going 'solo'
By the end of the 3rd day a little boredom was beginning to set in. So, when we came to know that the penultimate afternoon has been set aside for ‘solo’ personal reflection by the participants – even the most laid-back amongst us thought it was becoming too much of a ‘time-pass’ and the facilitators were probably taking it a bit too easy.

There was no guideline or brief on what we were supposed to do in those 2 hours of solitary “retreat”. It was meant to be a period of free thinking on any subject – professional or personal – trying to cut off any extraneous thoughts or distractions. However, 3 conditions were stipulated. First, all of us had to leave our mobile phones and Blackberries behind. Second, we had to go it alone – unaccompanied by any of our course mates. And finally, we could chose any place inside or outside the chateau premises except that we were not allowed to go back to our own rooms – throwing cold water on what many of us were secretly contemplating.

breaking the mould

So we dispersed in different directions with our ‘Moleskin’ Notebooks in hand -somewhat skeptically. We saw Bob – from Edmonton, West Canada - heading out towards the Spa, Dimitri – the American-Greek - positioned himself beneath the large cypress tree and the 4 Koreans walked out in a group – chatting, blissfully ignoring the very specific instructions. Tony – our Chinese colleague – who was always half asleep with his persisting jet lag ambled across the drive way looking a bit disoriented and the Americans disappeared into the forest. I chose the lonely trail across the lake.

putting the pieces back together

We all strolled back in around teatime. The usual chatter that surrounds the mid-afternoon recess was missing. People weren’t pensive – but they were palpably quiet. Slowly we adjourned once more into our team rooms. There was a look of expectation on every face - about “what next?”, when Kris – our rakishly handsome and charming Flemish facilitator walked in. But, he was clearly far too seasoned to be drawn easily in to telling us where do we go from there. Wearing a beatific smile, he stared at us quizzically, waiting for one us to break the silence, which - by now – seemed almost ready to burst.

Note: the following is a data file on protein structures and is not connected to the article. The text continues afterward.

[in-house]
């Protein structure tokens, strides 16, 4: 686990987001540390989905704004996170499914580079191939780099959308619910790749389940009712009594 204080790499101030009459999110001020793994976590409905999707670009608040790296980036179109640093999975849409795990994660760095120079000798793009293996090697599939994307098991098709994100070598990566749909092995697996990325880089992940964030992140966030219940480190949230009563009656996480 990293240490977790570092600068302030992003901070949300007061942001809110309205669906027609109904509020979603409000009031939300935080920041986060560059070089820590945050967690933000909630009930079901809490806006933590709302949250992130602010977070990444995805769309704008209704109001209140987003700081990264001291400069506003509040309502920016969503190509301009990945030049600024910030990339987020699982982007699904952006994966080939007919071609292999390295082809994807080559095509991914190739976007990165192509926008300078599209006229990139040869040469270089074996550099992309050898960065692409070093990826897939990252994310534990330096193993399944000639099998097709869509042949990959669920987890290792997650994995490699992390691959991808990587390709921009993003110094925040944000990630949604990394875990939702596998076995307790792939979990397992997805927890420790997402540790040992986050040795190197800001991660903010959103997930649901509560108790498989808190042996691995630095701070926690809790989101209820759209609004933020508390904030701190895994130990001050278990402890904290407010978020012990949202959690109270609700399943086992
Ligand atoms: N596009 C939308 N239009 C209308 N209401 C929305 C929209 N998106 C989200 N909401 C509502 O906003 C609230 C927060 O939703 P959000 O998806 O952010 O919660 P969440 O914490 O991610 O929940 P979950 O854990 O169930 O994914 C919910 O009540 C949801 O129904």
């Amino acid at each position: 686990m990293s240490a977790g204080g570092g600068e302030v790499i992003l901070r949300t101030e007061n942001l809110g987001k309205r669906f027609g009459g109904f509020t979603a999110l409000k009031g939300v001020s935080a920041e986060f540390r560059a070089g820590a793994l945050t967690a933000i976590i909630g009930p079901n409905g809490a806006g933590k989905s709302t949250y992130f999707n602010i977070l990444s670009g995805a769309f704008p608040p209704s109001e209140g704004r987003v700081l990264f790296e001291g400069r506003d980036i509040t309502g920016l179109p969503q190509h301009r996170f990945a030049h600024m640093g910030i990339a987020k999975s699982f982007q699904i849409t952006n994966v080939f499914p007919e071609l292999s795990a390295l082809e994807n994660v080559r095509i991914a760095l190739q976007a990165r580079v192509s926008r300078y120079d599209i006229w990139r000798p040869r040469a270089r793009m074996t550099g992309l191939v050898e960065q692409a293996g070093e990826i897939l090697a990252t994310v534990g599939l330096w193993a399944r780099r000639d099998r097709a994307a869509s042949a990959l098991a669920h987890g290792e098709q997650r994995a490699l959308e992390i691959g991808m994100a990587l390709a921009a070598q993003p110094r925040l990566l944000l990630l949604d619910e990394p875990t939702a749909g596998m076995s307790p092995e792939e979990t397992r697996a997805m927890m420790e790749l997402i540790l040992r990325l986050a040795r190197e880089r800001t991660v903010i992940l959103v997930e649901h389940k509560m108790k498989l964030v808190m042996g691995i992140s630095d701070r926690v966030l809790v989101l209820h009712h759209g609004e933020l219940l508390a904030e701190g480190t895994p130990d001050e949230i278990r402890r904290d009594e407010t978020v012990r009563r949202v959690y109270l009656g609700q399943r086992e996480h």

the melting moment
Burst it did and how. Don’t exactly remember who – it just could have been any one of us – suggested that, we could probably share our individual experiences with the group. This caused a virtual eruption around the room. It was as if our collective sensibilities had been assaulted, threatening to violate of our right to privacy. The individual reactions brought to the fore the cultural differences among us. Some were downright offended, others exuded a sense of outraged modesty. The French vehemently shook their heads in dissent; Tony asked “why ?” looking genuinely flummoxed; the girl from Romania got emotionally worked up; the Americans were more vocal – tho’ restrained - in their objections; the lone Korean in our team withdrew visibly further into a shell and the 2 of us South Asians didn’t seem to quite understand what the fuss was all about.

from stand-off to take-off
From the rumblings and murmurs it appeared that we were fast approaching a veritable 'stand-off' that was going to - almost ineveitably - end up in a churlish ‘walk-out’. But then, suddenly - came the moment of meltdown. I think it was Bob who took the lead and said that, he was comfortable about sharing his experience without revealing the details – as they were intimately personal. Soon the trickle became a flow and others followed – as if on cue.

Little wonder, each one’s journey was very different from the rest. But, there was no mistaking that - in our own way - each of us (the four-some Koreans included) had touched a deeper point of consciousness. The result may not have been 'life transforming' – but it had certainly brought home some significant realization – perhaps, disturbing for some – but nevertheless important. And, who knows – it could just be working away insidiously in the sub-conscious to bring about a change – hopefully positive, which we’ll only see much later in retrospect.

take home
In those 90 minutes or so, the atmosphere in the room changed as we discovered a new chemistry of trust and mutual respect between us. That evening the bar was less boisterous – but every one seemed to enjoy their drinks more and even the food at the dinner table tasted better, as did the wine. The women appeared much nicer too.

Looking back, even if this was just one thing we took back home, it made those 5 days very precious and memorable. For me the bigger lesson was, learning - be it in a course or in life - doesn’t always come from cramming but giving ourselves the time and space to reflect.